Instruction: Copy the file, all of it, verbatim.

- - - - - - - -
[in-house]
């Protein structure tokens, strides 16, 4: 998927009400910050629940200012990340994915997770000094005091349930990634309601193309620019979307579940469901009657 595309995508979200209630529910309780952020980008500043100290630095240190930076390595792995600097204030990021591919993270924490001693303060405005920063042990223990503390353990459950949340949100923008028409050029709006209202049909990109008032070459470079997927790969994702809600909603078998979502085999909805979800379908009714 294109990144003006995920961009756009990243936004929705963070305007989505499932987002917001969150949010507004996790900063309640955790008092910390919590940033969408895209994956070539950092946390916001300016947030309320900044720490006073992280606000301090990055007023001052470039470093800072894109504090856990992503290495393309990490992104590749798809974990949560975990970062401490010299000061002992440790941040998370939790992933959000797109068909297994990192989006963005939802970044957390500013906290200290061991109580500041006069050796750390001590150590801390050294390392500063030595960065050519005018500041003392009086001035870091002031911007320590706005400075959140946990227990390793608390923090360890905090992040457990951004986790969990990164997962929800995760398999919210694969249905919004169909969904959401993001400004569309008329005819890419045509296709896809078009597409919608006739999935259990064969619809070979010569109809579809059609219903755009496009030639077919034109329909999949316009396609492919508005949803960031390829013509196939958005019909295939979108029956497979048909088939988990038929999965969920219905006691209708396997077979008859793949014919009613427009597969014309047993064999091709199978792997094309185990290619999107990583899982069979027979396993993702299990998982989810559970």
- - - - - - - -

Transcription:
[in-house]
């Protein structure tokens, strides 16, 4: 998927009400910050629940200012990340994915997770000094005091349930990634309601193309620019979307579940469901009657 595309995508979200209630529910309780952020980008500043100290630095240190930076390595792995600097204030990021591919993270924490001693303060405005920063042990223990503390353990459950949340949100923008028409050029709006209202049909990109008032070459470079997927790969994702809600909603078998979502085999909805979800379908009714 294109990144003006995920961009756009990243936004929705963070305007989505499932987002917001969150949010507004996790900063309640955790008092910390919590940033969408895209994956070539950092946390916001300016947030309320900044720490006073992280606000301090990055007023001052470039470093800072894109504090856990992503290495393309990490992104590749798809974990949560975990970062401490010299000061002992440790941040998370939790992933959000797109068909297994990192989006963005939802970044957390500013906290200290061991109580500041006069050796750390001590150590801390050294390392500063030595960065050519005018500041003392009086001035870091002031911007320590706005400075959140946990227990390793608390923090360890905090992040457990951004986790969990990164997962929800995760398999919210694969249905919004169909969904959401993001400004569309008329005819890419045509296709896809078009597409919608006739999935259990064969619809070979010569109809579809059609219903755009496009030639077919034109329909999949316009396609492919508005949803960031390829013509196939958005019909295939979108029956497979048909088939988990038929999965969920219905006691209708396997077979008859793949014919009613427009597969014309047993064999091709199978792997094309185990290619999107990583899982069979027979396993993702299990998982989810559970």